Mound City Council sets July 9 as opening day for splash park
Updated: Jun 23
MOUND CITY – Mound City’s new splash park is ready to turn on, however, concerns about mud getting into the recirculating water system and the lack of fence around the facility has pushed back the grand opening to July 9.
During the Mound City Council meeting on Monday, June 6, Mayor Wade Doering said the splash park was operational and the project was close to being completed.
Josh Baldwin, a consultant on city projects, said they needed to get some kids playing in the splash park so the chemicals used to treat the water could be properly tested. They discussed having a test run with children later in the week.
However, Doering said he was reluctant to open it up to the public because of the bare dirt around the pad without a fence to control access. Dirt in the splash park could overload the system.
“I’m afraid if we open this weekend, they will tromp in the mud and get it into the system,” he said.
City Superintendent John Bruns echoed the concern, saying there was more than a mile of pipe in the splash park’s system.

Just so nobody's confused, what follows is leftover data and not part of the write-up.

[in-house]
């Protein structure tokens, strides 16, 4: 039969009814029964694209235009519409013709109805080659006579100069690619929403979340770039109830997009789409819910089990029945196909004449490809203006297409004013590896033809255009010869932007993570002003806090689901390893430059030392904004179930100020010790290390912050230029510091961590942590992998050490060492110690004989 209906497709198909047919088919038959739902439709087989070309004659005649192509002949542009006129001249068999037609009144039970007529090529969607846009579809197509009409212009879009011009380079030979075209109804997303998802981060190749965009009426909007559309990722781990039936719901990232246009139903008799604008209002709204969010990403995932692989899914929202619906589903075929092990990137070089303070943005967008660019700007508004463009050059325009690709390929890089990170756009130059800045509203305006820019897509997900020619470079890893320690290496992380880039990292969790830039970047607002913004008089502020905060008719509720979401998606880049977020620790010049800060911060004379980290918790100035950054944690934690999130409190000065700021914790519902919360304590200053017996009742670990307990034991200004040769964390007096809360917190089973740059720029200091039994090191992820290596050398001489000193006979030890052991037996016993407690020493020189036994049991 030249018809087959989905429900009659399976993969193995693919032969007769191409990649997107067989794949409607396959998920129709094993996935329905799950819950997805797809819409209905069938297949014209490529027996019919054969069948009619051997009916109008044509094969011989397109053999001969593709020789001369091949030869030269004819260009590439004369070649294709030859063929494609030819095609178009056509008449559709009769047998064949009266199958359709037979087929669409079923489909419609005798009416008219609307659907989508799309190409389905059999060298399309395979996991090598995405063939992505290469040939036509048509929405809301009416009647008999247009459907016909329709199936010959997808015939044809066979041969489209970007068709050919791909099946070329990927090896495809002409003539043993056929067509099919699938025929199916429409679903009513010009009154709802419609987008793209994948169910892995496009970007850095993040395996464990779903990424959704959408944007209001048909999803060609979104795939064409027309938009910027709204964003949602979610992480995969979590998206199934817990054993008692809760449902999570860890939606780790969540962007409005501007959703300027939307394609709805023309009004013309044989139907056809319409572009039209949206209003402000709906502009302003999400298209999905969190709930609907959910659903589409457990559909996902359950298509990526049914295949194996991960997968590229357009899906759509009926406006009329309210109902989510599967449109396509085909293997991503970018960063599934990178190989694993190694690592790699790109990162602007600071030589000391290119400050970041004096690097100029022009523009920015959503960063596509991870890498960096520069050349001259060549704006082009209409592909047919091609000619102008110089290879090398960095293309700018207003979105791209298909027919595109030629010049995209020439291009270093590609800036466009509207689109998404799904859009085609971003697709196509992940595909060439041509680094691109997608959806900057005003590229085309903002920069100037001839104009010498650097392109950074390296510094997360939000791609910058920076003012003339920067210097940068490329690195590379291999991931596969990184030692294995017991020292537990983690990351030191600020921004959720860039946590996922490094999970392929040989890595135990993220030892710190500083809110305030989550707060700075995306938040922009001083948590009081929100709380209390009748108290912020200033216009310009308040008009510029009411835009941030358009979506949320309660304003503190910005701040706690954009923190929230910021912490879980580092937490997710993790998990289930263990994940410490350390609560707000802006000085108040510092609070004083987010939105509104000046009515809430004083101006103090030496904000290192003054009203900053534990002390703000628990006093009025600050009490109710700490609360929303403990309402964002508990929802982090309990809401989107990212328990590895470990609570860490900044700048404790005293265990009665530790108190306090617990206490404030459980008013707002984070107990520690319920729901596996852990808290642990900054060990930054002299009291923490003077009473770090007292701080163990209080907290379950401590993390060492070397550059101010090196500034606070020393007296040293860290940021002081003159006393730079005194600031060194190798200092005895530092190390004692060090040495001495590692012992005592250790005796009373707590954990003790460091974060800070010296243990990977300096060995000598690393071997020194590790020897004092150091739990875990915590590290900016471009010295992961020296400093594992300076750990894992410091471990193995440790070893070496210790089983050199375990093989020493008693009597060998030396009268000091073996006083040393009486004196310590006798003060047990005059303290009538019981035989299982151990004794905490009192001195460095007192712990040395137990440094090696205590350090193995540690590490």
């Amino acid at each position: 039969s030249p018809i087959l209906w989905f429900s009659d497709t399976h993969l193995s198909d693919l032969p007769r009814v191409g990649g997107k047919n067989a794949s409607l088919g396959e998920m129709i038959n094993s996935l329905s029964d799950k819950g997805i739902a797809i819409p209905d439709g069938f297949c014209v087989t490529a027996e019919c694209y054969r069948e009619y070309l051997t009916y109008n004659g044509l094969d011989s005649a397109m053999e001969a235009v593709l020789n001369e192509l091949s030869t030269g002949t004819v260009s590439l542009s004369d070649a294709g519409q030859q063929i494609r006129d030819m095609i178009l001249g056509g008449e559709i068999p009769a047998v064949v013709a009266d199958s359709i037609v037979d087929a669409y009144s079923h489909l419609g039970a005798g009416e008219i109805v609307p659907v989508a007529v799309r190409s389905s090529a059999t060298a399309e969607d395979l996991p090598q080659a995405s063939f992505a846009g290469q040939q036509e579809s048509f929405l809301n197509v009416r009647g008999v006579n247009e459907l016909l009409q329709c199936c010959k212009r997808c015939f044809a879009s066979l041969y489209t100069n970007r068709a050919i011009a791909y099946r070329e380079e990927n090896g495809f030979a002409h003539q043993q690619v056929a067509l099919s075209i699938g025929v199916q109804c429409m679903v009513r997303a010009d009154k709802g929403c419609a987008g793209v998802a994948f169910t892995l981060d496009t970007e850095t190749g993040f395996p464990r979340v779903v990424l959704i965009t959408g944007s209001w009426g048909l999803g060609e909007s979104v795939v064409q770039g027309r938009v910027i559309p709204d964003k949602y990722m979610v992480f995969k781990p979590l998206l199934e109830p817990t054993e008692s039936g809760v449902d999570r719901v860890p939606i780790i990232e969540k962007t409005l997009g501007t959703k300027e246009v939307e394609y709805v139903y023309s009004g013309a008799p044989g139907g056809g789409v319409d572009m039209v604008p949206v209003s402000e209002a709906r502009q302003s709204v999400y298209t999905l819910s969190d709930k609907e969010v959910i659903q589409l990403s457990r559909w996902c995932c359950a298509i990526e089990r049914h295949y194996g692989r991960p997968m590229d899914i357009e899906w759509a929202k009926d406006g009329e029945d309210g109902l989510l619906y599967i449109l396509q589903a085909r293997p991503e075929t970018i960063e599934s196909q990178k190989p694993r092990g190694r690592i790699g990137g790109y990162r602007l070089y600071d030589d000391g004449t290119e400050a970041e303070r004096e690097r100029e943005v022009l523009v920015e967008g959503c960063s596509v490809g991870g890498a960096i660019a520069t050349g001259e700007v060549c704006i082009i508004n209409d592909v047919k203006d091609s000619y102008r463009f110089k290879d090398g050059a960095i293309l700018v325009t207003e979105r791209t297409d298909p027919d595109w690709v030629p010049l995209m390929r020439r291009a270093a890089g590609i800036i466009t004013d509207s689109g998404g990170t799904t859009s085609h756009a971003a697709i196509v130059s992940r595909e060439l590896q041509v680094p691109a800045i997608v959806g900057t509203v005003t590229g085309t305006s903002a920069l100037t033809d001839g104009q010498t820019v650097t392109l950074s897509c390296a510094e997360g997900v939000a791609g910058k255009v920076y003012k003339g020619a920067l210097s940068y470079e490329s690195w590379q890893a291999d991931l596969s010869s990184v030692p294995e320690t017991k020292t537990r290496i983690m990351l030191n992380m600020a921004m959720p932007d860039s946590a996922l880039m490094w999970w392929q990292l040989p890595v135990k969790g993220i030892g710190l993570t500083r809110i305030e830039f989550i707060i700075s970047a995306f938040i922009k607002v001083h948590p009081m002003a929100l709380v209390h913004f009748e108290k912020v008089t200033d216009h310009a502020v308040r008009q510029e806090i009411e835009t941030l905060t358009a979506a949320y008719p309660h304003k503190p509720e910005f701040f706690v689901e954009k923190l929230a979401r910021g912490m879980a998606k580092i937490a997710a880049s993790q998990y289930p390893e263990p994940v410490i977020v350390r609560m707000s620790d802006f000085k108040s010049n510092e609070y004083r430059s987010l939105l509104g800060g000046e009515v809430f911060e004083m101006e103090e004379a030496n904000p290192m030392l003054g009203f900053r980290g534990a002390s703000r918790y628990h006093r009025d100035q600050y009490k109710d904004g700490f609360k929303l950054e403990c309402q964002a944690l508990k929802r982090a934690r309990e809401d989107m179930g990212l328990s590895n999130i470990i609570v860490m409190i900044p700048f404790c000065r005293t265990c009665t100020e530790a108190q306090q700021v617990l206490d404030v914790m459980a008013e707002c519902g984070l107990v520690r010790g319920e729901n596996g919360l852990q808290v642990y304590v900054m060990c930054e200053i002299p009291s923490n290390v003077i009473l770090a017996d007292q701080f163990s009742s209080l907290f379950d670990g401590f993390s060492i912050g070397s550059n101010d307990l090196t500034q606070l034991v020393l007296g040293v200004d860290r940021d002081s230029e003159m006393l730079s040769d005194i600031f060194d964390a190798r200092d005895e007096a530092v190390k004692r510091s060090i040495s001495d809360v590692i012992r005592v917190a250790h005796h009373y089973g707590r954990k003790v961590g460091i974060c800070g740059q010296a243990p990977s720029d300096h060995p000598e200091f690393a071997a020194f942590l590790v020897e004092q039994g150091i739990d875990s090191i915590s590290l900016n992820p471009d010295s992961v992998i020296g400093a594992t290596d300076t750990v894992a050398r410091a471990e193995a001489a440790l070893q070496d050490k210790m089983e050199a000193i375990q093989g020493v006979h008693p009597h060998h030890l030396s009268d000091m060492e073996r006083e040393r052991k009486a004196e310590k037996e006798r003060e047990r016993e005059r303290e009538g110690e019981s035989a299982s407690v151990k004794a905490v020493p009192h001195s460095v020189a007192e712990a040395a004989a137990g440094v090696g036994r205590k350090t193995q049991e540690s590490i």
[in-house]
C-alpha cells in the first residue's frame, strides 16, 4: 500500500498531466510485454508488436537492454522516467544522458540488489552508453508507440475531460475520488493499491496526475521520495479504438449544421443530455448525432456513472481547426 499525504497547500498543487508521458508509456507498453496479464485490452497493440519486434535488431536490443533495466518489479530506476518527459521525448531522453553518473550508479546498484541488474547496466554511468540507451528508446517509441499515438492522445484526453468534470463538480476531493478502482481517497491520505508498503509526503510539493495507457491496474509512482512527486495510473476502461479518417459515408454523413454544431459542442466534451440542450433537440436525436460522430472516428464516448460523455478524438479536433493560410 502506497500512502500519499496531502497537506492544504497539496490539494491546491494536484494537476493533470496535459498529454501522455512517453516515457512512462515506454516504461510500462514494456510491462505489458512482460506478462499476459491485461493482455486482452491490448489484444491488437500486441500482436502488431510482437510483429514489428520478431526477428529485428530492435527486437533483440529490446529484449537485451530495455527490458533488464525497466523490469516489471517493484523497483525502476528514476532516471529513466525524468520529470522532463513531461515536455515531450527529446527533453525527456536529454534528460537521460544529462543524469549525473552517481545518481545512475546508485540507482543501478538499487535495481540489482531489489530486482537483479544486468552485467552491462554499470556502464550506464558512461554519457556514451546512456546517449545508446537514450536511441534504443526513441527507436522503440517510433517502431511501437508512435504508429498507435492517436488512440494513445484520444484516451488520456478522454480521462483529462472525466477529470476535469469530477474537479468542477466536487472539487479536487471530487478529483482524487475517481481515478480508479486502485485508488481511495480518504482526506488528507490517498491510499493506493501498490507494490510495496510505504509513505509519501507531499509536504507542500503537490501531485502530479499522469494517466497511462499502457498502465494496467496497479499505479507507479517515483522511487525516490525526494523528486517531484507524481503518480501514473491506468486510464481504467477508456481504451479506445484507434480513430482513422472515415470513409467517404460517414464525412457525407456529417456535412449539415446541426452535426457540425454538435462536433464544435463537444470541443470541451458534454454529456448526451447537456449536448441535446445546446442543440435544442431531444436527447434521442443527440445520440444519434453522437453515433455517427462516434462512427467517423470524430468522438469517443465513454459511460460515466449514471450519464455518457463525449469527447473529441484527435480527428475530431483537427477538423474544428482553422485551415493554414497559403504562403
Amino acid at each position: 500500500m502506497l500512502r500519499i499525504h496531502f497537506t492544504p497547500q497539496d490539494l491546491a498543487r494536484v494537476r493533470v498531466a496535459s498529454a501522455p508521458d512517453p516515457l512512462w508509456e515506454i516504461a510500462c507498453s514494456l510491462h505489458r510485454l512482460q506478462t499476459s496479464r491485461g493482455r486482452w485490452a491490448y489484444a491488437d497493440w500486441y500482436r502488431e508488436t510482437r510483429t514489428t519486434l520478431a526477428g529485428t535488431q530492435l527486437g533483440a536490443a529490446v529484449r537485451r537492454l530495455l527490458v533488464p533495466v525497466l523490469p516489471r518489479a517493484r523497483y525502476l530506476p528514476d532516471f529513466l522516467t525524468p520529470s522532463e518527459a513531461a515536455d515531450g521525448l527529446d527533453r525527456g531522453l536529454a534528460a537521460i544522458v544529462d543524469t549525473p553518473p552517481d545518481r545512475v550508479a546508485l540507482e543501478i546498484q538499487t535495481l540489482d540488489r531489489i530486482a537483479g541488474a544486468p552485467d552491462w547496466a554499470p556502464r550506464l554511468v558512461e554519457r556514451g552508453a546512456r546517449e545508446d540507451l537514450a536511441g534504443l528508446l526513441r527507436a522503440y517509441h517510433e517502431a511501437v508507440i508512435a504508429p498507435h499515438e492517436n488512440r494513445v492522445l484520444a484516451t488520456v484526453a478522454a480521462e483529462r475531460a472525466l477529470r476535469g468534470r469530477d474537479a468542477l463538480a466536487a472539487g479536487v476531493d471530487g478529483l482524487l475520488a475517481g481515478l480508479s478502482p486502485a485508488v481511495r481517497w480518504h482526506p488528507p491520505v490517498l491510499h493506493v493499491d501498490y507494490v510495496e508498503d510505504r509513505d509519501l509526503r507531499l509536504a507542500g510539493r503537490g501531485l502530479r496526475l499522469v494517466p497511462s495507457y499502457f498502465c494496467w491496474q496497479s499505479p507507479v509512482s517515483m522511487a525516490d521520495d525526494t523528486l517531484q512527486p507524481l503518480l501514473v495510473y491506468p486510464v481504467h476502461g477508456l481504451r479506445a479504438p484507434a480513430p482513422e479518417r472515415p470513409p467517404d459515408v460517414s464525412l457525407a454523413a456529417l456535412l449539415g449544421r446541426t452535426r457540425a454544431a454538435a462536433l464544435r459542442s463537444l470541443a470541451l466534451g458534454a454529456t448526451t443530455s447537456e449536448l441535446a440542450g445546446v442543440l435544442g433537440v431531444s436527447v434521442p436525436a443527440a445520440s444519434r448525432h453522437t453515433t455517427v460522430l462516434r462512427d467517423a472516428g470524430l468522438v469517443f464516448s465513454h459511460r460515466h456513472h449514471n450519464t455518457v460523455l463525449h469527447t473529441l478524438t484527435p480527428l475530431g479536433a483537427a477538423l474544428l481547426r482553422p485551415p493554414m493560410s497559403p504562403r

Doering suggested that as soon as the backfill could be worked, that sod be installed to address the problem with dirt and mud.
“You’ve put a lot of time, effort and money in this,” Bruns said. “Let’s do it right.”
The council also voted to install a black chain link fence around the splash pad, mainly to keep people from driving on it. They discussed an estimate on the cost of the fencing by JRK Portable Welding, the general contractor on the project, which was $13,500 for a fence around the pad.
The cost of the project, including the fencing estimate, stands at about $286,000.
Baldwin suggested they put the fencing project out for bid.
However, Councilman Cody Beckman pointed out that could delay the opening until as late as August. The council opted to forgo the bid process and get the project done in time for the opening day.
The council also discussed the possibility of installing a more decorative fence in the future, but decided that, for now, the chain link fence would get the area closed in quickly.
In other business, the council:
Discussed several properties that had dilapidated houses and junk or trash accumulated on the property. Jacob Bush, codes enforcement officer, discussed properties that were in violation of city codes. The council plans to hold a hearing at 7 p.m. on June 13 to discuss the property at 218 Chestnut Street.
Approved the results of the audit for 2021.
Approved a cereal malt beverage license for Casey’s.
Re-appointed Gary Schmidt to the city’s Zoning Board of Appeals.
Met in executive session for more than half an hour to discuss hiring a full-time police officer, but did not make a decision coming out of the closed-door session.